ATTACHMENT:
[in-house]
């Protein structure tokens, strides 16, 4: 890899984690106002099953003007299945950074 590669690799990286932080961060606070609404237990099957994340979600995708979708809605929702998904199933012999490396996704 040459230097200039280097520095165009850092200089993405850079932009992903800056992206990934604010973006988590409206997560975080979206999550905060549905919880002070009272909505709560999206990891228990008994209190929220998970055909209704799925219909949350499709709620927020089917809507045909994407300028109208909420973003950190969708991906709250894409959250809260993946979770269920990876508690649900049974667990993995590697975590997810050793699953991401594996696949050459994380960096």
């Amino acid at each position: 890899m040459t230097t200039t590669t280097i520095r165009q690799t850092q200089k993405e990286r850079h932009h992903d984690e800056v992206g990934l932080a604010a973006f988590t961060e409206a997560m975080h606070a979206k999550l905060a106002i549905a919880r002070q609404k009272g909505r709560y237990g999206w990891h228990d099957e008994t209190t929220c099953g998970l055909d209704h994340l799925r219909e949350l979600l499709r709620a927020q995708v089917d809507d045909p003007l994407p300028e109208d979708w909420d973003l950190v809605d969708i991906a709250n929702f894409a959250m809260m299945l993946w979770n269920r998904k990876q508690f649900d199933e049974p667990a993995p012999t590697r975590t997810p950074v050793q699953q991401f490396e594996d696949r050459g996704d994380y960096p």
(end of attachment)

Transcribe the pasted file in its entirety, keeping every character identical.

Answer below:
[in-house]
């Protein structure tokens, strides 16, 4: 890899984690106002099953003007299945950074 590669690799990286932080961060606070609404237990099957994340979600995708979708809605929702998904199933012999490396996704 040459230097200039280097520095165009850092200089993405850079932009992903800056992206990934604010973006988590409206997560975080979206999550905060549905919880002070009272909505709560999206990891228990008994209190929220998970055909209704799925219909949350499709709620927020089917809507045909994407300028109208909420973003950190969708991906709250894409959250809260993946979770269920990876508690649900049974667990993995590697975590997810050793699953991401594996696949050459994380960096």
């Amino acid at each position: 890899m040459t230097t200039t590669t280097i520095r165009q690799t850092q200089k993405e990286r850079h932009h992903d984690e800056v992206g990934l932080a604010a973006f988590t961060e409206a997560m975080h606070a979206k999550l905060a106002i549905a919880r002070q609404k009272g909505r709560y237990g999206w990891h228990d099957e008994t209190t929220c099953g998970l055909d209704h994340l799925r219909e949350l979600l499709r709620a927020q995708v089917d809507d045909p003007l994407p300028e109208d979708w909420d973003l950190v809605d969708i991906a709250n929702f894409a959250m809260m299945l993946w979770n269920r998904k990876q508690f649900d199933e049974p667990a993995p012999t590697r975590t997810p950074v050793q699953q991401f490396e594996d696949r050459g996704d994380y960096p």